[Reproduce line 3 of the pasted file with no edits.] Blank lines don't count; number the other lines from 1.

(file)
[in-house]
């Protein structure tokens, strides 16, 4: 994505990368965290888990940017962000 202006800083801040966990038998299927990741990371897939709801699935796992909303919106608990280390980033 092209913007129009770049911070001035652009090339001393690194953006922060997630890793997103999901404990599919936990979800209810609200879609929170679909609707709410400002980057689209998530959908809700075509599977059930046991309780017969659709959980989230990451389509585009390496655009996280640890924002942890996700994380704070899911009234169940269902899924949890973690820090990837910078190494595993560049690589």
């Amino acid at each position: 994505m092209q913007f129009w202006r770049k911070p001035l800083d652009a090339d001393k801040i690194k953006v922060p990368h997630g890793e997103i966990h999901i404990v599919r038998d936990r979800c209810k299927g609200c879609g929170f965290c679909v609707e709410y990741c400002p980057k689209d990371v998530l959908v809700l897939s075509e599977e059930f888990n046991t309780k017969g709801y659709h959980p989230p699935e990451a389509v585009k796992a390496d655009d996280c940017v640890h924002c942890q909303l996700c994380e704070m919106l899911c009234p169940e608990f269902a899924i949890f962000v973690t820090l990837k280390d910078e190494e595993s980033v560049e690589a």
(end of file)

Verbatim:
């Amino acid at each position: 994505m092209q913007f129009w202006r770049k911070p001035l800083d652009a090339d001393k801040i690194k953006v922060p990368h997630g890793e997103i966990h999901i404990v599919r038998d936990r979800c209810k299927g609200c879609g929170f965290c679909v609707e709410y990741c400002p980057k689209d990371v998530l959908v809700l897939s075509e599977e059930f888990n046991t309780k017969g709801y659709h959980p989230p699935e990451a389509v585009k796992a390496d655009d996280c940017v640890h924002c942890q909303l996700c994380e704070m919106l899911c009234p169940e608990f269902a899924i949890f962000v973690t820090l990837k280390d910078e190494e595993s980033v560049e690589a």